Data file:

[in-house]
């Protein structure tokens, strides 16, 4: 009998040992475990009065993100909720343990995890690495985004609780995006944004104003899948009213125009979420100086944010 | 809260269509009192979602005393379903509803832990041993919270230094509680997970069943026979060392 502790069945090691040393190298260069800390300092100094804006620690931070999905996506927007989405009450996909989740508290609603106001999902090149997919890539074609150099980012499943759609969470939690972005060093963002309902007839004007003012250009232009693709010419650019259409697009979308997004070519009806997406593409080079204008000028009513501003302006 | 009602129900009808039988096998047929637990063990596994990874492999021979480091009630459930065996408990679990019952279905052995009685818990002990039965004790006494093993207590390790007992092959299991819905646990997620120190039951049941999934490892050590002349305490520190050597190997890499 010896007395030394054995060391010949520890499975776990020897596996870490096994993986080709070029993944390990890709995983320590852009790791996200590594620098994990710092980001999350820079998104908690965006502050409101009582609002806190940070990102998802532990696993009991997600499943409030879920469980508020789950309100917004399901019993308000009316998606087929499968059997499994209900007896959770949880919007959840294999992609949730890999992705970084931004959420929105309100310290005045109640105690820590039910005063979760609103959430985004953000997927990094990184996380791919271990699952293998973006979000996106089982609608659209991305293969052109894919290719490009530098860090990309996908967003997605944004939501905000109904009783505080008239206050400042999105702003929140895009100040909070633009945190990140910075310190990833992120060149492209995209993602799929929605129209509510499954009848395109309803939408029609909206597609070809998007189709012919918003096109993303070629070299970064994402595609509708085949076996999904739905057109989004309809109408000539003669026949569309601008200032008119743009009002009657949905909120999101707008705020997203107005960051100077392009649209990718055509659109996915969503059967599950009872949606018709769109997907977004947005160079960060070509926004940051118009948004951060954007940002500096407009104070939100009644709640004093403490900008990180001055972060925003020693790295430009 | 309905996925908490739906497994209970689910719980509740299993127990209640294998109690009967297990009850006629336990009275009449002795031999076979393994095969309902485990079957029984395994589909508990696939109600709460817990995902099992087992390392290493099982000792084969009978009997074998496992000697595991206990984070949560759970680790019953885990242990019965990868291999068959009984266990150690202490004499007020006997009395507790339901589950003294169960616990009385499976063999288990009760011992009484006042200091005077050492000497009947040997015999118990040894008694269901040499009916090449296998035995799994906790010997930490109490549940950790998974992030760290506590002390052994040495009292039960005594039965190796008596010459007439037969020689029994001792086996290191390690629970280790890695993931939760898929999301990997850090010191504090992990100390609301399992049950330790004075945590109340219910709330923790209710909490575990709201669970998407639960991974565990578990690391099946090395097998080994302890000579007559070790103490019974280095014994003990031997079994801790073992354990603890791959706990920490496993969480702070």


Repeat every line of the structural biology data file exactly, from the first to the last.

[in-house]
């Protein structure tokens, strides 16, 4: 009998040992475990009065993100909720343990995890690495985004609780995006944004104003899948009213125009979420100086944010 | 809260269509009192979602005393379903509803832990041993919270230094509680997970069943026979060392 502790069945090691040393190298260069800390300092100094804006620690931070999905996506927007989405009450996909989740508290609603106001999902090149997919890539074609150099980012499943759609969470939690972005060093963002309902007839004007003012250009232009693709010419650019259409697009979308997004070519009806997406593409080079204008000028009513501003302006 | 009602129900009808039988096998047929637990063990596994990874492999021979480091009630459930065996408990679990019952279905052995009685818990002990039965004790006494093993207590390790007992092959299991819905646990997620120190039951049941999934490892050590002349305490520190050597190997890499 010896007395030394054995060391010949520890499975776990020897596996870490096994993986080709070029993944390990890709995983320590852009790791996200590594620098994990710092980001999350820079998104908690965006502050409101009582609002806190940070990102998802532990696993009991997600499943409030879920469980508020789950309100917004399901019993308000009316998606087929499968059997499994209900007896959770949880919007959840294999992609949730890999992705970084931004959420929105309100310290005045109640105690820590039910005063979760609103959430985004953000997927990094990184996380791919271990699952293998973006979000996106089982609608659209991305293969052109894919290719490009530098860090990309996908967003997605944004939501905000109904009783505080008239206050400042999105702003929140895009100040909070633009945190990140910075310190990833992120060149492209995209993602799929929605129209509510499954009848395109309803939408029609909206597609070809998007189709012919918003096109993303070629070299970064994402595609509708085949076996999904739905057109989004309809109408000539003669026949569309601008200032008119743009009002009657949905909120999101707008705020997203107005960051100077392009649209990718055509659109996915969503059967599950009872949606018709769109997907977004947005160079960060070509926004940051118009948004951060954007940002500096407009104070939100009644709640004093403490900008990180001055972060925003020693790295430009 | 309905996925908490739906497994209970689910719980509740299993127990209640294998109690009967297990009850006629336990009275009449002795031999076979393994095969309902485990079957029984395994589909508990696939109600709460817990995902099992087992390392290493099982000792084969009978009997074998496992000697595991206990984070949560759970680790019953885990242990019965990868291999068959009984266990150690202490004499007020006997009395507790339901589950003294169960616990009385499976063999288990009760011992009484006042200091005077050492000497009947040997015999118990040894008694269901040499009916090449296998035995799994906790010997930490109490549940950790998974992030760290506590002390052994040495009292039960005594039965190796008596010459007439037969020689029994001792086996290191390690629970280790890695993931939760898929999301990997850090010191504090992990100390609301399992049950330790004075945590109340219910709330923790209710909490575990709201669970998407639960991974565990578990690391099946090395097998080994302890000579007559070790103490019974280095014994003990031997079994801790073992354990603890791959706990920490496993969480702070």